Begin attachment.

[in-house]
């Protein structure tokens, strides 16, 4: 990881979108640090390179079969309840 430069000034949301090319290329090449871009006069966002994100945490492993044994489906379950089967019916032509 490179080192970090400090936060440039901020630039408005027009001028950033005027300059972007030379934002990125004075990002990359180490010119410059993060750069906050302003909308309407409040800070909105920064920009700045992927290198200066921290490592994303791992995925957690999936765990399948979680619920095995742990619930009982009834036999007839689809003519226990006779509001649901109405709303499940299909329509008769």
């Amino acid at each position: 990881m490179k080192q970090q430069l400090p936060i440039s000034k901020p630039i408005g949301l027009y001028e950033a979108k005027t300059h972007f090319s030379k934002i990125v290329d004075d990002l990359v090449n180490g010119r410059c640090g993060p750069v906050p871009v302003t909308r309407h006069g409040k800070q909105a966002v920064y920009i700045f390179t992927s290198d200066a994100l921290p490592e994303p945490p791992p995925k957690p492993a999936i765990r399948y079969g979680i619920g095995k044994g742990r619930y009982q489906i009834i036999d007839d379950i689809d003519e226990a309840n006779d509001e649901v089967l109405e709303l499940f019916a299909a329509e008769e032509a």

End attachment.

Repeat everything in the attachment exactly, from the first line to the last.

[in-house]
């Protein structure tokens, strides 16, 4: 990881979108640090390179079969309840 430069000034949301090319290329090449871009006069966002994100945490492993044994489906379950089967019916032509 490179080192970090400090936060440039901020630039408005027009001028950033005027300059972007030379934002990125004075990002990359180490010119410059993060750069906050302003909308309407409040800070909105920064920009700045992927290198200066921290490592994303791992995925957690999936765990399948979680619920095995742990619930009982009834036999007839689809003519226990006779509001649901109405709303499940299909329509008769």
């Amino acid at each position: 990881m490179k080192q970090q430069l400090p936060i440039s000034k901020p630039i408005g949301l027009y001028e950033a979108k005027t300059h972007f090319s030379k934002i990125v290329d004075d990002l990359v090449n180490g010119r410059c640090g993060p750069v906050p871009v302003t909308r309407h006069g409040k800070q909105a966002v920064y920009i700045f390179t992927s290198d200066a994100l921290p490592e994303p945490p791992p995925k957690p492993a999936i765990r399948y079969g979680i619920g095995k044994g742990r619930y009982q489906i009834i036999d007839d379950i689809d003519e226990a309840n006779d509001e649901v089967l109405e709303l499940f019916a299909a329509e008769e032509a």